Calgary doctor responds to queue-jumping allegations

CALGARY – A high-ranking Calgary doctor at the centre of queue-jumping allegations conceded Monday he booked his patients outside the normal routine, but said he didn’t realize that would move them to the front of the line.

Dr. Ron Bridges told Alberta’s preferential access inquiry Monday that he was not clear on the rules for booking patients into the publicly funded Colon Cancer Screening Centre, which he founded in 2008.

Bridges, a gastroenterologist, said he booked referrals through senior managers at the centre rather than faxing the referrals through the booking clerks, as per normal procedure, because he didn’t know the booking clerks.

“In five years you’ve never taken the time to find out who the booking clerks are at the clinic that you founded?” asked inquiry lawyer Michele Hollins.

“I don’t know who the booking clerks are, no,” said Bridges.

Bridges is an associate dean of medicine at the University of Calgary and the inquiry has already heard he holds considerable stature in the medical community.

But he said he didn’t realize that by sending his patient-screening requests through senior brass, those patients were then getting fast-track treatment.

“I’m just trying to help people get into the system,” said Bridges.

But why not simply tell those patients to follow the rules, asked Hollins.

“What prevents (those patients) from going to their family doctor like anybody else has to, faxing in a referral, and waiting the appropriate time?” asked Hollins.

“Many people don’t have family doctors,” replied Bridges.

“What are all of the other people supposed to do? Can anyone without a family physician call you up?” asked Hollins.

“If they phone me I will try and help them access the system.”

Clerks at the colon cancer clinic, better known as the CCSC, have testified that from 2008 to 2012, at the direction of senior management, they slotted in Bridges’ low-risk patients for colon cancer screening within weeks while the normal wait for everyone else was three years.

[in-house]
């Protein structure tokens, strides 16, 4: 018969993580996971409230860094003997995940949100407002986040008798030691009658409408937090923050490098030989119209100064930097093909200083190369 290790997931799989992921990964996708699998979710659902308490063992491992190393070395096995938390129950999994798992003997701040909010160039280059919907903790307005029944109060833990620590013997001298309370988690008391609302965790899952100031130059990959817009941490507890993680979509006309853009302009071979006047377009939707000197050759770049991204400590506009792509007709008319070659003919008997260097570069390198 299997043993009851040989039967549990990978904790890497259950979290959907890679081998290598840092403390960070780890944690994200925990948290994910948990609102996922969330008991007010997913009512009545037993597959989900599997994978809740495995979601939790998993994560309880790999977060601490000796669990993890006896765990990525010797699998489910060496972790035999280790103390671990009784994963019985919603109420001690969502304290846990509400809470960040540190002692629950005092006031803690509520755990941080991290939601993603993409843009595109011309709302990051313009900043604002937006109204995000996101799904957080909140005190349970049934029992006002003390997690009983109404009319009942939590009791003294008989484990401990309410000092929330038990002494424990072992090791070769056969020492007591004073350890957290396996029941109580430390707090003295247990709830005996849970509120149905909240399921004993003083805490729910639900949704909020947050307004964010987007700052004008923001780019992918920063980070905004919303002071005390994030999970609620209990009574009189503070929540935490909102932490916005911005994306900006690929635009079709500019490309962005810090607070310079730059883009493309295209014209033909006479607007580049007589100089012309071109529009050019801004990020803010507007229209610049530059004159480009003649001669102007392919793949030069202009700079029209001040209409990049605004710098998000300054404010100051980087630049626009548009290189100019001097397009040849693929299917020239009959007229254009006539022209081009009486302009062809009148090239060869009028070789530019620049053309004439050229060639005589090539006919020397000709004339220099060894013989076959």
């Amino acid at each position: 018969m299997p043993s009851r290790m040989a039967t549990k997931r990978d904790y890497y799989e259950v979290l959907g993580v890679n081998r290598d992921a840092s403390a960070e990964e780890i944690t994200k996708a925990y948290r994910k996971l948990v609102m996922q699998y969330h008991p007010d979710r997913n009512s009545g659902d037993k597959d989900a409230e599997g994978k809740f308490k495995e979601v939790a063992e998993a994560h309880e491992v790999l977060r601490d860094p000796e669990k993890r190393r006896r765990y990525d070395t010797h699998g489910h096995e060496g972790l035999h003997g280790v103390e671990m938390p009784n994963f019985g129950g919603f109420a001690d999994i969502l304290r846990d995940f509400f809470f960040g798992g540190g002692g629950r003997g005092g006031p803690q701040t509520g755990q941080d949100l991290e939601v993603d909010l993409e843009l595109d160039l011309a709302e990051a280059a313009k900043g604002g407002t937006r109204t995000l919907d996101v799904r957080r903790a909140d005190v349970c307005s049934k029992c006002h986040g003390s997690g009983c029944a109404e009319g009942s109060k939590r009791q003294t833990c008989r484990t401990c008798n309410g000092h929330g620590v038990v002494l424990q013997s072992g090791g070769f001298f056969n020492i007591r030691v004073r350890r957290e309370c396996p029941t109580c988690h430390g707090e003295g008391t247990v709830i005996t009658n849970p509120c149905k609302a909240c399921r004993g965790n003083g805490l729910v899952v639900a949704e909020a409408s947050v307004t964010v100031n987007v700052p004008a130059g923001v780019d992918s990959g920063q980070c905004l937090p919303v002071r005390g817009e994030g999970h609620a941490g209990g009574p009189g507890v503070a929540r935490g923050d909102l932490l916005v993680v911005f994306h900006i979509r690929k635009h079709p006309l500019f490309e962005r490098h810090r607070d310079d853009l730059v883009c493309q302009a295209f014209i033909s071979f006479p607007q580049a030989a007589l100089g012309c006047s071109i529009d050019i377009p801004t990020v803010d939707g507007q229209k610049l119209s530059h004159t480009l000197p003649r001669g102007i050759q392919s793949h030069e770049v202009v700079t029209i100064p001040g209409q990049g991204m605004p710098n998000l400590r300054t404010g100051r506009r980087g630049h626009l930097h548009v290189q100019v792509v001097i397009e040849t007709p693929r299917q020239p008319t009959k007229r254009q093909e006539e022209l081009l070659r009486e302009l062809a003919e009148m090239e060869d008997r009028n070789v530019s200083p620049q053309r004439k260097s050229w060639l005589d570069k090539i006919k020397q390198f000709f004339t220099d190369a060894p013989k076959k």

CCSC assistant manager Olga Koch has testified she booked the fast-track slots for Bridges even though he didn’t have any authority out of her respect for him and his title.

Bridges acknowledged that, in a 2011 email to Koch, he directed her to book his low-risk patients “in the coming months” while the wait list as he understood it at the time for those patients was well over a year.

But he testified that at time, the CCSC was short patients and was looking to fill slots. He also said that when he asked his patients be seen within months, he didn’t realize that they would be.

“Certainly it was not my expectation that the average-risk people would be seen in the course of a few weeks or months,” said Bridges.

“But that is exactly what you say (in the email),” said Hollins. “Please arrange for these colonoscopies in the coming months. That was clearly your expectation.”

“That was a poor choice of words,” allowed Bridges. “My expectation was not that they be seen in the next two or three months at all.”

“A poor choice of words that we’ve seen repeatedly in these emails,” said Hollins.

Clerks and doctors have testified that many of the patients moved to the head of the line at the CCSC were from the Helios Wellness Centre. Helios is a private clinic that dispenses yoga, exercise, and diet advice to patients for $10,000 a year.

Both Helios and the CCSC rent space from the University of Calgary at the Foothills Medical Centre.

Helios founder Dr. Chen Fong has testified Helios is non-profit and donates $200,000 or more per year to the University of Calgary’s faculty of medicine to fund scholarships and other projects.

Helios staff have already testified that they bypassed the normal booking procedures to go through Bridges. But they said it was done to get their patient names into what they labelled a dysfunctional CCSC database — not to get preferential access to cancer tests.

But Bridges testified he was not aware that Helios patients were being sent to the front on the line. He also said he wasn’t aware that staff at the publicly funded clinic had a special file for private Helios patients.

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